A transgender double rapist whose case sparked a public outcry has been jailed for eight years.

Isla Bryson, 31, who was last month found guilty of raping two women while a man – will also serve three years on licence.

During sentencing, Lord Scott noted that Bryson continues to “vehemently deny” that she committed either of the offences and claims the victims “colluded” against her.

Lord Scott stated: “You see yourself as the victim in this case. You are not.”

A trial at the High Court in Glasgow heard Bryson attacked one victim in Clydebank, West Dunbartonshire, in 2016, and another in Drumchapel, Glasgow, in 2019.

She met both her victims online, with prosecutors saying she “preyed” on vulnerable women.

Bryson, of Clydebank, denied the charges, telling the court she “would never hurt another human being” and claimed both victims consented to having sex.

The judge accepted that Bryson is considered “vulnerable in some ways” due to adverse childhood experiences, but added: “You vulnerability is no excuse at all to what you did to those two women in 2016 and 2019.”

Bryson is currently deemed to be at “high risk” of reoffending.

As well as the jail term – backdated to 24 January – and extended supervision, Bryson has also been placed on the sex offenders’ register indefinitely.

Bryson’s bail was revoked following conviction and she was remanded in custody pending sentencing to allow Lord Scott to gather “as much information as possible”.

The Scottish Prison Service’s (SPS) decision to initially house Bryson in segregation at Cornton Vale, Scotland’s only all-female jail, led to backlash from the public and politicians.

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Bryson was moved to the male estate within days and an urgent case review was ordered by Justice Secretary Keith Brown.

The review – which has not been fully shared by the SPS due to data protection reasons – concluded that women were not at risk from harm as a consequence of the management of Bryson.

It was also stated that Bryson did not come into contact with any other inmates during her time at Cornton Vale near Stirling.

Bryson arriving at the High Court in Glasgow last month

At the Criminal Justice Committee meeting last week, SPS chief executive Teresa Medhurst was questioned over the controversial case.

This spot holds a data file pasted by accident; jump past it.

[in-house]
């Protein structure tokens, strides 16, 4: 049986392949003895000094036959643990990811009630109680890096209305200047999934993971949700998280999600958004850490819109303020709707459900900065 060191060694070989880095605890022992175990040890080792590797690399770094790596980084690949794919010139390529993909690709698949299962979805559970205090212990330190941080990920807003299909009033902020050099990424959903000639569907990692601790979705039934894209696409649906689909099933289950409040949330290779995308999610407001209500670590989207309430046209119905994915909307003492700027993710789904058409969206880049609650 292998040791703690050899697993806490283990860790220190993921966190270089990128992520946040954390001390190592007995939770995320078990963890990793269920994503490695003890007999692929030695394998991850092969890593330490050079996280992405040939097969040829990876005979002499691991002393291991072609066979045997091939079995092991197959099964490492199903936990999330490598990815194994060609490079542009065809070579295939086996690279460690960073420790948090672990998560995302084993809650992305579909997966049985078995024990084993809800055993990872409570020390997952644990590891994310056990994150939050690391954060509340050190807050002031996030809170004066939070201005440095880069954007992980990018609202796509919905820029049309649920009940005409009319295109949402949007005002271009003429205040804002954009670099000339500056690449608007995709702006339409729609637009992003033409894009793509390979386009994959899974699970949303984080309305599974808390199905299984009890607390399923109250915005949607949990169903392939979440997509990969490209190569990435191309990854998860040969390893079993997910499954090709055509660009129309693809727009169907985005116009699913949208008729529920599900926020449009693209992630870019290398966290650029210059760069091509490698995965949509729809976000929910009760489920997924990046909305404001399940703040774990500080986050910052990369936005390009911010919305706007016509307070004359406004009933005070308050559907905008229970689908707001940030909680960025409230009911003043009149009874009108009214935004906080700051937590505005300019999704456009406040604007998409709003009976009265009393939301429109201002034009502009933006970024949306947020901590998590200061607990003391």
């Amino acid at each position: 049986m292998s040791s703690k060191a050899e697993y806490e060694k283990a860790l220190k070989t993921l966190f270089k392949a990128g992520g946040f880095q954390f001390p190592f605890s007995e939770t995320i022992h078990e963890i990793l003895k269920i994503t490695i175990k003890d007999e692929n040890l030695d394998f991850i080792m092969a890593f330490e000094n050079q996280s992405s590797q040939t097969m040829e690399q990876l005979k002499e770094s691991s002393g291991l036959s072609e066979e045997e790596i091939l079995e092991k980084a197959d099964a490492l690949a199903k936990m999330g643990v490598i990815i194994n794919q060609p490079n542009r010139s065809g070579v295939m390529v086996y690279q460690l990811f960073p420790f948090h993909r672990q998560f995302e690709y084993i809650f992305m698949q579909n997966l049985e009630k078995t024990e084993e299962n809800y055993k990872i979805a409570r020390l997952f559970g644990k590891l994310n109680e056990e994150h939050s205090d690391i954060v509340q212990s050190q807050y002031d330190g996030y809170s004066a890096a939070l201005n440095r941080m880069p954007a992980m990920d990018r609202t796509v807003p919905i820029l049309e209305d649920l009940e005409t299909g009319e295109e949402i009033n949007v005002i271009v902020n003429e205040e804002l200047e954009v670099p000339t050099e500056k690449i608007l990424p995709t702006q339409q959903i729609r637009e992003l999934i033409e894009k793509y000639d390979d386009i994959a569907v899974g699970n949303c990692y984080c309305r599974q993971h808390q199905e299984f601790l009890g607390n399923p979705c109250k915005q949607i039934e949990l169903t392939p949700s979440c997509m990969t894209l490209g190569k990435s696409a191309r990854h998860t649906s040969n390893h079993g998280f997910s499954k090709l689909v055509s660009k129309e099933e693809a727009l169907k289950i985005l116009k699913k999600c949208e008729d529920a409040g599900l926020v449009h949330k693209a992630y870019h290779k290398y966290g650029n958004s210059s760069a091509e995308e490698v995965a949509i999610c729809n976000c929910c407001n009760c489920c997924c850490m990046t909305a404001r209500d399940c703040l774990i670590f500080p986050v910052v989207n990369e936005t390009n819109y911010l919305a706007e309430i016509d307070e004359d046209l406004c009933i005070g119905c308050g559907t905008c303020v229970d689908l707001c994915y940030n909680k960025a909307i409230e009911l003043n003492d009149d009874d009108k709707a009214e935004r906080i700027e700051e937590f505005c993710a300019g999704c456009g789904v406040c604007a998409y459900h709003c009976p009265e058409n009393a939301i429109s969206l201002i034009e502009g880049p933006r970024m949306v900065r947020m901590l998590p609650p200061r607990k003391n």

Scottish Labour’s Katy Clark said “we do need answers” over how Bryson ended up at Cornton Vale.

Ms Medhurst explained that at the time of admission to the prison estate “extremely limited information” is available on the inmate as there is no time for a multi-disciplinary case conference so a “best case decision” is taken.

In regards to Bryson’s placement, Ms Medhurst said the decision was taken in conjunction with SPS headquarters.

When pressed further on who made the decision, she added: “I’m not at liberty to say.”

Until the wider SPS Gender Identity and Gender Reassignment (GIGR) Policy Review is complete, any transgender person in custody who has a history of violence against women – including sexual offences – will not be relocated from the male to female estate.

Additionally, newly convicted or remanded transgender prisoners will be placed in an establishment that aligns with their gender at birth.

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Nicola Sturgeon was questioned by Sky News over the row surrounding transgender prisoners

Following Bryson’s conviction, one victim said she was sure the accused was “faking it” and had chosen to change gender as “an easy way out” after the rapes.

Bryson’s estranged wife also reportedly stated it was a “sham for attention”.

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First Minister Nicola Sturgeon has been pressed on the case in light of the Scottish government’s Gender Recognition Reform (Scotland) Bill, which was subsequently blocked by the UK government.

Despite agreeing that Bryson’s transgender claim is “almost certainly” a sham, Ms Sturgeon said she didn’t have enough information to say whether Bryson was a man or a woman.

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SNP leadership hopeful Kate Forbes believes Isla Bryson is a man

However, in an interview with Sky News, SNP leadership hopeful Kate Forbes stated: “A rapist cannot be a woman and therefore my straight answer would be that Isla Bryson is a man.”

During the trial, Bryson spoke of identifying as transgender at the age of four but did not make the decision to transition until age 29.

Defending, Edward Targowski KC stated that Bryson still intends to proceed with gender realignment surgery and the health service will accommodate her situation. However, Bryson faces years on a waiting list for the surgery.

Mr Targowski highlighted the public interest in the case. He stated it was agreed during the trial that Adam Graham was Bryson’s ‘dead name’ and at no time during proceedings did the prosecution claim Bryson changed gender after being charged as a “calculated afterthought”.

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